Japan - on Monday confirmed that the world's third-largest economy shrank in the three months to September, stoking fears the country is slipping into a recession.
Financial turmoil in Europe, a strong yen that has dented exports and a painful diplomatic row with major trade partner China have dented Japan's economy, dousing hopes it had cemented a recovery after the 2011 quake-tsunami disaster.
Some economists have warned the current quarter is likely to see another contraction, meaning two successive quarters of negative growth that would reflect a technical recession.
On Monday, official data confirmed earlier figures that showed Japan's economy shrank 0.9% in the July-September quarter, or down 3.5% on an annualised basis.
Revised figures from the Cabinet Office also showed the nation's growth in the previous quarter was essentially flat, further underscoring recession fears.
Separate data released Monday showed Japan's current account surplus was down about 30% on-year to ¥376.9bn ($4.56 billion) in October, although the latest figure beat market expectations for a ¥218bn surplus, according to Dow Jones Newswires.
The current account is the broadest measure of Japan's trade with the rest of the world, including exports, tourism and overseas income.
Japan's current account surpluses have been hit by a slowing global economy and a spike in fuel imports due to the shutdown of most of the country's nuclear reactors following last year's disaster which triggered a major atomic crisis.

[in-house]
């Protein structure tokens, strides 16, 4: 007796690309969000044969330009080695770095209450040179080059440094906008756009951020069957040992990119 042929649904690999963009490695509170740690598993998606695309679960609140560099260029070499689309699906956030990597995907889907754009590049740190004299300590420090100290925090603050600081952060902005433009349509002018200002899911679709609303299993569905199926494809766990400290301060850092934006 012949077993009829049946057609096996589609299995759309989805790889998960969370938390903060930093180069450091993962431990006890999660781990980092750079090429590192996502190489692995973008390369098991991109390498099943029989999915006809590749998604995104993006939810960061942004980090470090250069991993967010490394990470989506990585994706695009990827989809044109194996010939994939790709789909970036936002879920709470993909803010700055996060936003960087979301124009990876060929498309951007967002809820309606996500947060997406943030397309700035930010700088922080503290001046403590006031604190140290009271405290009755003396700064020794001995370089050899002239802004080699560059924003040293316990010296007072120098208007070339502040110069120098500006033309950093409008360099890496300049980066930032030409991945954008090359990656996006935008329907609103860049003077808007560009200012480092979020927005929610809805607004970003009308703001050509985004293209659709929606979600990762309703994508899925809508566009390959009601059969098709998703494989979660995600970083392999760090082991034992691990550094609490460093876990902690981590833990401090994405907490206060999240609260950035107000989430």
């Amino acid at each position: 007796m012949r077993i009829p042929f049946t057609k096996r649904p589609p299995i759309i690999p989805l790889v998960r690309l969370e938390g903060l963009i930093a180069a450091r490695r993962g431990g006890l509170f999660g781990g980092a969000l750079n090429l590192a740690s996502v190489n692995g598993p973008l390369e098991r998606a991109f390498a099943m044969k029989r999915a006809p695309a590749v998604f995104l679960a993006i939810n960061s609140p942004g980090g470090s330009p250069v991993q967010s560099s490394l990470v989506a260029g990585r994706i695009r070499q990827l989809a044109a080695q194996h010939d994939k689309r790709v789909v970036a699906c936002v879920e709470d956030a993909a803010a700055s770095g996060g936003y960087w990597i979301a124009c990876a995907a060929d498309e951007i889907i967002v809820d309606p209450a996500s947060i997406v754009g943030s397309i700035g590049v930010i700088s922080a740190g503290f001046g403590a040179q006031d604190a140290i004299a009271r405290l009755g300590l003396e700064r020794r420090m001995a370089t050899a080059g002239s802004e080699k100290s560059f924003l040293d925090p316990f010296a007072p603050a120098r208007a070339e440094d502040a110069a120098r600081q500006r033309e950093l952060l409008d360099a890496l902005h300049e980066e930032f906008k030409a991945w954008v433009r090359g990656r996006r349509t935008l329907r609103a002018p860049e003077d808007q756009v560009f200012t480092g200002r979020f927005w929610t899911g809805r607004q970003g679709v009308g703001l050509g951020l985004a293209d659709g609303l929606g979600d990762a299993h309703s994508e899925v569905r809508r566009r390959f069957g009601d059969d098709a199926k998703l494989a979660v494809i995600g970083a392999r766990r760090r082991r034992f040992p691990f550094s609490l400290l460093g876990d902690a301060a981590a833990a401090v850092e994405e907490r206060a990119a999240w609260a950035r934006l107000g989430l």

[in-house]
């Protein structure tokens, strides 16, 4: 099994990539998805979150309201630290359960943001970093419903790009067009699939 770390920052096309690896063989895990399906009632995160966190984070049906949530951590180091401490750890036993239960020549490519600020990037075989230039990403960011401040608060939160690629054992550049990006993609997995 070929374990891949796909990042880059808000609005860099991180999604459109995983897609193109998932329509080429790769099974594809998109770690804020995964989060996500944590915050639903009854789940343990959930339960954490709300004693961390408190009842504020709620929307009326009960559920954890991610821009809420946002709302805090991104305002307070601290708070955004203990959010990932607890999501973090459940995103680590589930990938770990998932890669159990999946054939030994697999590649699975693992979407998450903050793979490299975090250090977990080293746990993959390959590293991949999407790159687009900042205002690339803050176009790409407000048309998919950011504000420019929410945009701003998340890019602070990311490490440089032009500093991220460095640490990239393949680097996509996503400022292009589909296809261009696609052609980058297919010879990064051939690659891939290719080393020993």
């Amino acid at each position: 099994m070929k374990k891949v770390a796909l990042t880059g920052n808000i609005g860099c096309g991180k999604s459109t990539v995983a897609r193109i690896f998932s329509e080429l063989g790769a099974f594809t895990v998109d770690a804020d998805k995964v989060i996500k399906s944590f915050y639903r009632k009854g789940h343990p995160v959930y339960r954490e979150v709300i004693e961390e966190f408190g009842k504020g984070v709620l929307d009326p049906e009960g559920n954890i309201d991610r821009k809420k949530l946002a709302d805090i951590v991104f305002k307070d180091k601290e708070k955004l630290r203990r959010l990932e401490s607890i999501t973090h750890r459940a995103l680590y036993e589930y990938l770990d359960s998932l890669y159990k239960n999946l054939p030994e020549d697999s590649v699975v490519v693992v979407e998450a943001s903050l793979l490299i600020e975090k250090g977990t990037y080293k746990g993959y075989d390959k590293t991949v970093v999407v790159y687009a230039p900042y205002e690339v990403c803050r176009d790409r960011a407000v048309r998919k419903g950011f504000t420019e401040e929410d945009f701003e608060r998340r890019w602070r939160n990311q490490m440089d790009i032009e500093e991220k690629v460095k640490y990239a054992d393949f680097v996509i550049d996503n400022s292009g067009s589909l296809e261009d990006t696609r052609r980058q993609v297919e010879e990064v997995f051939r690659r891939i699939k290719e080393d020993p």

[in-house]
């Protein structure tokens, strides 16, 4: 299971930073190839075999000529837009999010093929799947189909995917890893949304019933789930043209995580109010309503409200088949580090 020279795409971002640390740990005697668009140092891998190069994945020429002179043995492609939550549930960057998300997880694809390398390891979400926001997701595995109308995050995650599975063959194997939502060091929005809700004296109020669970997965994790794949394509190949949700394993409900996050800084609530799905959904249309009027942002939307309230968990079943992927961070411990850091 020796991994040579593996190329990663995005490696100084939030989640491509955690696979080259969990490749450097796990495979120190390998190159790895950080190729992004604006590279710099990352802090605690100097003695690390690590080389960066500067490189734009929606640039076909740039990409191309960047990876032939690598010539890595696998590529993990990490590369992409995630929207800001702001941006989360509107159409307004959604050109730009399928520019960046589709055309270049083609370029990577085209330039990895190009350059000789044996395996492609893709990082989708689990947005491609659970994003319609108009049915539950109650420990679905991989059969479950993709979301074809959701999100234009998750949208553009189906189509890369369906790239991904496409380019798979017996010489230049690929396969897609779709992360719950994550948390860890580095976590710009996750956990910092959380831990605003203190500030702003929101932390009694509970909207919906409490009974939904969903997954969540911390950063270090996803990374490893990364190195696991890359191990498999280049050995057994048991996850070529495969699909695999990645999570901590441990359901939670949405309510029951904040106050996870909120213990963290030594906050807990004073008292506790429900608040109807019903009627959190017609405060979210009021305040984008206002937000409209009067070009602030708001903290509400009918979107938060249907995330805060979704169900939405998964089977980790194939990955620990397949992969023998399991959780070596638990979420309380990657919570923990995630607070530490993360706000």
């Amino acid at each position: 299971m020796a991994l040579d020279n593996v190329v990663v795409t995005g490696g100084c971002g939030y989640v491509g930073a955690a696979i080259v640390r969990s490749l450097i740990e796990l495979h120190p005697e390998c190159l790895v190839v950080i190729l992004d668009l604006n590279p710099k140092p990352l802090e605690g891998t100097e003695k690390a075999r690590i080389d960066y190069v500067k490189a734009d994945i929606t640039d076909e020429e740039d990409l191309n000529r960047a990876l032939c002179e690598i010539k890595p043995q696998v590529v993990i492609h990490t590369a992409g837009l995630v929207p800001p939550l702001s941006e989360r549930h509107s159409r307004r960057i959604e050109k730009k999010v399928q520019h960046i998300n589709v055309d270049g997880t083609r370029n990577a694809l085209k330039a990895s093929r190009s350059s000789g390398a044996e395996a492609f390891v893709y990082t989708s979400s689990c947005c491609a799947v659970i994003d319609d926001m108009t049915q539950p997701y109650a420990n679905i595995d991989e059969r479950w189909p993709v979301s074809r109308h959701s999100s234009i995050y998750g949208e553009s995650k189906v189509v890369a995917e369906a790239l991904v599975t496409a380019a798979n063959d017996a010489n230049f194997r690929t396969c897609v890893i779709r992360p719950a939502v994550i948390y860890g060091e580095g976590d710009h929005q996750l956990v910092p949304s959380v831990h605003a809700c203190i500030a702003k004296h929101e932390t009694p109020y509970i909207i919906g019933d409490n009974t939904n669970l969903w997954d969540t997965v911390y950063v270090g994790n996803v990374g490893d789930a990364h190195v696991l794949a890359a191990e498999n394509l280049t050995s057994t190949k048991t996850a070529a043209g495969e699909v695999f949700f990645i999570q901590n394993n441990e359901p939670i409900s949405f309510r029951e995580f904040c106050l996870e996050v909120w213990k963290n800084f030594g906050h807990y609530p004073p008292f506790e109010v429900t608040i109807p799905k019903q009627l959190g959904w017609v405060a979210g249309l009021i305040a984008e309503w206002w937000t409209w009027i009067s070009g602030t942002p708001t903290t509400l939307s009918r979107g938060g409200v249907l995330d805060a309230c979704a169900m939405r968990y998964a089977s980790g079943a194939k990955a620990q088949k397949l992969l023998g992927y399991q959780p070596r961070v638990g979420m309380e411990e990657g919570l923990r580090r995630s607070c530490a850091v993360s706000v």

Last month, Tokyo approved $10.7bn in fresh spending to help boost the limp economy, more than double a package announced in October.
The new package was announced as the nation prepares for December 16 elections which are expected to see Prime Minister Yoshihiko Noda and his Democratic Party of Japan defeated by the main opposition Liberal Democratic Party led by Shinzo Abe.
Abe has vowed to spend heavily on public works and pressure the Bank of Japan into launching aggressive monetary easing measures to boost growth if his party wins the election.
The BoJ has unveiled two policy easing measures in recent months as its counterparts in the US and Europe launched major moves to counter slowing growth.
The yen has been weakening as speculation grows that the BoJ will usher in further easing measures after its policy meeting this month, with the central bank's closely-watched Tankan corporate sentiment survey due this week.
"The BoJ will have no choice but to consider additional monetary easing in case its own Tankan survey shows worsening in near-term corporate sentiment," said RBS Securities chief Japan economist Junko Nishioka.
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